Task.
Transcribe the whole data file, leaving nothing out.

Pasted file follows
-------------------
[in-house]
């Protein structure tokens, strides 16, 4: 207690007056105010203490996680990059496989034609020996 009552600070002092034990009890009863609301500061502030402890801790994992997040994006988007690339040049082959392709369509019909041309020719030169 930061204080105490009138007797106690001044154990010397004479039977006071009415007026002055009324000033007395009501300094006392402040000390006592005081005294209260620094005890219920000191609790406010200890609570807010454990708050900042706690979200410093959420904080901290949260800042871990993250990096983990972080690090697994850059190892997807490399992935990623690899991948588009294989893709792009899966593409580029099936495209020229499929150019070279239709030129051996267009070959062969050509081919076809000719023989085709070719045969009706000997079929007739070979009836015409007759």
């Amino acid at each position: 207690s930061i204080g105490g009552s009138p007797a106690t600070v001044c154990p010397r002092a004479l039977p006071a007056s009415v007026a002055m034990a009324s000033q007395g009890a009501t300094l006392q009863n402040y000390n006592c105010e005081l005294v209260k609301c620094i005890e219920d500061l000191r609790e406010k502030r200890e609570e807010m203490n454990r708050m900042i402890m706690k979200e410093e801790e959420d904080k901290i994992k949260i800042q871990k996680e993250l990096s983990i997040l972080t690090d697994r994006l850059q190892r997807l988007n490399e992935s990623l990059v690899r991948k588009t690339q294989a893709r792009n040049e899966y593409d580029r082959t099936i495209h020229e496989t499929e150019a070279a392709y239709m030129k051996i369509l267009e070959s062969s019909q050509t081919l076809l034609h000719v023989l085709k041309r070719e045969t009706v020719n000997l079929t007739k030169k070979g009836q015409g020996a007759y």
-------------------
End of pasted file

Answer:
[in-house]
């Protein structure tokens, strides 16, 4: 207690007056105010203490996680990059496989034609020996 009552600070002092034990009890009863609301500061502030402890801790994992997040994006988007690339040049082959392709369509019909041309020719030169 930061204080105490009138007797106690001044154990010397004479039977006071009415007026002055009324000033007395009501300094006392402040000390006592005081005294209260620094005890219920000191609790406010200890609570807010454990708050900042706690979200410093959420904080901290949260800042871990993250990096983990972080690090697994850059190892997807490399992935990623690899991948588009294989893709792009899966593409580029099936495209020229499929150019070279239709030129051996267009070959062969050509081919076809000719023989085709070719045969009706000997079929007739070979009836015409007759």
């Amino acid at each position: 207690s930061i204080g105490g009552s009138p007797a106690t600070v001044c154990p010397r002092a004479l039977p006071a007056s009415v007026a002055m034990a009324s000033q007395g009890a009501t300094l006392q009863n402040y000390n006592c105010e005081l005294v209260k609301c620094i005890e219920d500061l000191r609790e406010k502030r200890e609570e807010m203490n454990r708050m900042i402890m706690k979200e410093e801790e959420d904080k901290i994992k949260i800042q871990k996680e993250l990096s983990i997040l972080t690090d697994r994006l850059q190892r997807l988007n490399e992935s990623l990059v690899r991948k588009t690339q294989a893709r792009n040049e899966y593409d580029r082959t099936i495209h020229e496989t499929e150019a070279a392709y239709m030129k051996i369509l267009e070959s062969s019909q050509t081919l076809l034609h000719v023989l085709k041309r070719e045969t009706v020719n000997l079929t007739k030169k070979g009836q015409g020996a007759y």